GSBE Weekly Update 03/28/2018
OSHA Announces Enforcement Policy for Failing to Electronically Submit Required Injury & Illness Records
Under OSHA’s Improve Tracking of Workplace Injuries and Illnesses regulation, certain employers covered by OSHA’s recordkeeping requirements must annually file either their 300A or their 300A, 300 Log and 301 forms depending on the establishment size and other criteria. For 2017, all employers covered by the regulation were required to file only their 2016 300A form.
The deadline for filing the 2016 300A was originally July 1, 2017, however that was delayed until December 15th, 2017. Then the Agency delayed that deadline further, allowing employers until midnight on December 30, 2017 to submit the information. During the lead-up to the submission deadline, 60,000 accounts were created on the Injury Tracking Application (“ITA”) and over 214,000 300A forms were submitted. However, this number fell short of the 350,000 submissions (excluding state plans) that OSHA had anticipated. According to OSHA, a little over one-third of establishments required to respond did not respond (non-responders). Starting January 1, 2018, the ITA was no longer accepting the 2016 data and it is now too late to submit the 2016 300A form.
On February 21, 2018, OSHA issued an enforcement memorandum to Regional Administrators regarding the agency’s policy for non-responders. As part of any on-site inspection, OSHA has instructed its compliance officers to inquire whether that establishment has electronically filed its 2016 300A form. If the compliance officer learns that the establishment was required to electronically submit its 300A form and failed to do so, OSHA will issue an other-than-serious citation for failing to comply with the regulation. According to OSHA, the agency has six-months from December 15, 2017, so until June 15, 2018 to issue citations to those employers who failed to electronically file the required information.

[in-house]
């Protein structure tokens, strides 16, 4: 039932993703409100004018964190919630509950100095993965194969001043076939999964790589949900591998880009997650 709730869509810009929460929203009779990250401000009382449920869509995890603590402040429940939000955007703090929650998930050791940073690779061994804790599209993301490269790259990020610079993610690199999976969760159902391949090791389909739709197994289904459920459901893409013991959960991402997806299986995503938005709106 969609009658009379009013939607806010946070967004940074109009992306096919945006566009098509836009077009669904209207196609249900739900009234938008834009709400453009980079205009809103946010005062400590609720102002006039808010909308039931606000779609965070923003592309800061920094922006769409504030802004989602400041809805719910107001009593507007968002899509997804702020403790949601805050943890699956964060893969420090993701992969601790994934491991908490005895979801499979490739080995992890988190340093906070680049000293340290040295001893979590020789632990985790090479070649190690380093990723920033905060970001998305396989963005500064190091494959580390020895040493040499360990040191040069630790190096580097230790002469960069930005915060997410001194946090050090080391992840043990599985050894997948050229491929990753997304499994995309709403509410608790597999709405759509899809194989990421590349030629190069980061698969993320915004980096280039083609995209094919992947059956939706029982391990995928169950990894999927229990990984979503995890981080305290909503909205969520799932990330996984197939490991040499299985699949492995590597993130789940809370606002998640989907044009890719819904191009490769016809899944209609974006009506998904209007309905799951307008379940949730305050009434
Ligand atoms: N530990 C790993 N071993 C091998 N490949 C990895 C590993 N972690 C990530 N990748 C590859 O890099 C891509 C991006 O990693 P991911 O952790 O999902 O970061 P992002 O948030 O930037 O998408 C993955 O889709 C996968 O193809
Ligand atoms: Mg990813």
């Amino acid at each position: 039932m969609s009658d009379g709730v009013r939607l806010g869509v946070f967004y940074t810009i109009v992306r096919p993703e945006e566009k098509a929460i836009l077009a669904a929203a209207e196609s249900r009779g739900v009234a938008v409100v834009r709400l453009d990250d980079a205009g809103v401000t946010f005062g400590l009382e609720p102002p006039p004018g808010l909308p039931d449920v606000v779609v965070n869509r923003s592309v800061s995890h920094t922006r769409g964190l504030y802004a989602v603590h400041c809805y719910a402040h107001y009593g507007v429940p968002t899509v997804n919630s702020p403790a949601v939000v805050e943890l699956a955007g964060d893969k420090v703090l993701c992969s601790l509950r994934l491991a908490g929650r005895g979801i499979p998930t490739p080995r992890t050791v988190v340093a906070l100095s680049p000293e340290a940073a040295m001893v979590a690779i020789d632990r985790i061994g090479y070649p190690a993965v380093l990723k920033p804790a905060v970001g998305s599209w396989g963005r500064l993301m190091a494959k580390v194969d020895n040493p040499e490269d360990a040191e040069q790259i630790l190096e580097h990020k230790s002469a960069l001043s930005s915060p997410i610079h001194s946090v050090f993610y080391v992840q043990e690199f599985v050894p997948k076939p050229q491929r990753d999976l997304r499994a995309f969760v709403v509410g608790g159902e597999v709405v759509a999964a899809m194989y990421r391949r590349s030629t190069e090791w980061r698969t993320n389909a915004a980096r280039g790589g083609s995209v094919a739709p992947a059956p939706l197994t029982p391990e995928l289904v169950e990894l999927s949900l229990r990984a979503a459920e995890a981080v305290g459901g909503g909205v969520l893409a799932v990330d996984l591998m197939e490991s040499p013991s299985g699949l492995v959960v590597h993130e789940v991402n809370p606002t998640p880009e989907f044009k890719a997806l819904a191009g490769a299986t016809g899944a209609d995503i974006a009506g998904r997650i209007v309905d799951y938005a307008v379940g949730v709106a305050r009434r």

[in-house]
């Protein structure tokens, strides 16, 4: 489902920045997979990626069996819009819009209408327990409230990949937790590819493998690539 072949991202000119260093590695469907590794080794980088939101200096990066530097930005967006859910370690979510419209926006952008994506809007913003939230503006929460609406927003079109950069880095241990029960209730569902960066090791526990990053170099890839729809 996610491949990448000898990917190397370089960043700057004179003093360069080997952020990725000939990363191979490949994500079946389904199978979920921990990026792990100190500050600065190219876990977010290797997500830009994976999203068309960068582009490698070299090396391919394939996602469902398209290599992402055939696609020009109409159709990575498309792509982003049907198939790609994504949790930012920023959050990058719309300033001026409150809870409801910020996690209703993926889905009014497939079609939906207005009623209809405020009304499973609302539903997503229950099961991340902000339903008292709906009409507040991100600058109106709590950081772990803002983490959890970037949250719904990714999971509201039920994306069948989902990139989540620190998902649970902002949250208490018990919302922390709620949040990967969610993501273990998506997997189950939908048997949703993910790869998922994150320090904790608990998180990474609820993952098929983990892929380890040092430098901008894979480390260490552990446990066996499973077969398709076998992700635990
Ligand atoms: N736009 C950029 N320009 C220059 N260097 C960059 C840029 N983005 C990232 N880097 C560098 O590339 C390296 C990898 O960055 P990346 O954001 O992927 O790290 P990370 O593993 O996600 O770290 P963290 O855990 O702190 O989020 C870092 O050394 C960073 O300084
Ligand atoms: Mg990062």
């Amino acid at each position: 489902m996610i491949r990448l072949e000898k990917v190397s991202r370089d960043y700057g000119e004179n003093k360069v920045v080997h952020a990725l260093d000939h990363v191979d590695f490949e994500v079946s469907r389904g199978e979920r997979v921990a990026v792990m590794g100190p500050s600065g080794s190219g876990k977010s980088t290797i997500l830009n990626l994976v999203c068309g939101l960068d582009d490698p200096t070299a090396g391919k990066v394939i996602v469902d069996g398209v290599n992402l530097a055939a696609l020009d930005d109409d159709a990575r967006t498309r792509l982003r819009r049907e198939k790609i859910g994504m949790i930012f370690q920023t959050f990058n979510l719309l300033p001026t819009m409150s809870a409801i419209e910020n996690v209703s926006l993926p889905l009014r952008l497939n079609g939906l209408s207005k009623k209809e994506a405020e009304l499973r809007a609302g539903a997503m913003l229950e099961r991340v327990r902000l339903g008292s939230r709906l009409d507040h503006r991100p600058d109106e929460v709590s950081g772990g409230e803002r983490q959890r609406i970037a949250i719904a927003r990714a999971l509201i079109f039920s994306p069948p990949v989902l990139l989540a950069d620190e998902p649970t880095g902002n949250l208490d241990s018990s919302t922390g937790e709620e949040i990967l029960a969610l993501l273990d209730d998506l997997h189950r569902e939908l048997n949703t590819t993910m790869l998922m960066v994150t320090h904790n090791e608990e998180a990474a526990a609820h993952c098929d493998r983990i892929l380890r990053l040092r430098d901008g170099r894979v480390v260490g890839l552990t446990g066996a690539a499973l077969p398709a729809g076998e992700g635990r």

OSHA has also indicated that it will conduct a mass mailing outreach to employers who did not submit their 300A forms to inform them of their obligations under the regulation. Additionally, OSHA is currently reviewing the 300A forms that were submitted and intends to use the data to develop inspection targeting similar to the site specific targeting.
OSHA’s “Look Back” Window to Issue Repeat Citations is Unlimited
The U.S. Court of Appeals for the Second Circuit recently issued an opinion granting OSHA the ultimate leeway to characterize citations as Repeat. The case involved a Repeat excavation-related OSHA citation issued to Triumph Construction Corp. in 2014. OSHA based the Repeat characterization on a prior violation of the same excavation standard confirmed against Triumph from 2009.
Triumph asserted to the OSHRC Administrative Law Judge and to the U.S. Court of Appeals for the Second Circuit that the Repeat citation was not appropriate because the amount of time that had passed from the original 2009 citation to the new 2014 alleged violation (nearly five years) was outside OSHA’s stated Repeat look-back policy in its Field Operations Manual. The OSHA Field Operations Manual in effect in 2014 was the 2009 version, which provided for a three year look-back period to find prior violations to serve as the basis for a Repeat violation.
In a 2016 update to the Fields Operations Manual, the Obama Administration expanded the Repeat look-back period to five-years. Regardless what the FOM said, the Triumph case implicated broader issues of whether OSHA’s policy created an strict statute of limitations for the Repeat look-back and whether OSHA has the authority, on a whim, to change enforcement policies like the Repeat look-back period without rulemaking or legislation.
The ALJ upheld the Repeat citation, and on appeal, the Second Circuit in Triumph Construction Corp. v. Sec. of Labor (March 14, 2018), held that because neither the OSH Act nor any regulations promulgated under the Act mandate or restrict any look-back time period for Repeat violations, OSHA was not bound by its own stated policy. OSHA has the discretion, in other words, to search an employer’s citation history as far back as it wishes to identify any prior substantially similar violations to serve as the basis for a present “repeat” violation. In effect, the Second Circuit authorized a potential unlimited look-back period for the agency to issue repeat citations and clarified that OSHA is not legally bound by its own stated polices. This poses serious problems for employers because it calls into question employers’ ability to rely on OSHA guidance and policies.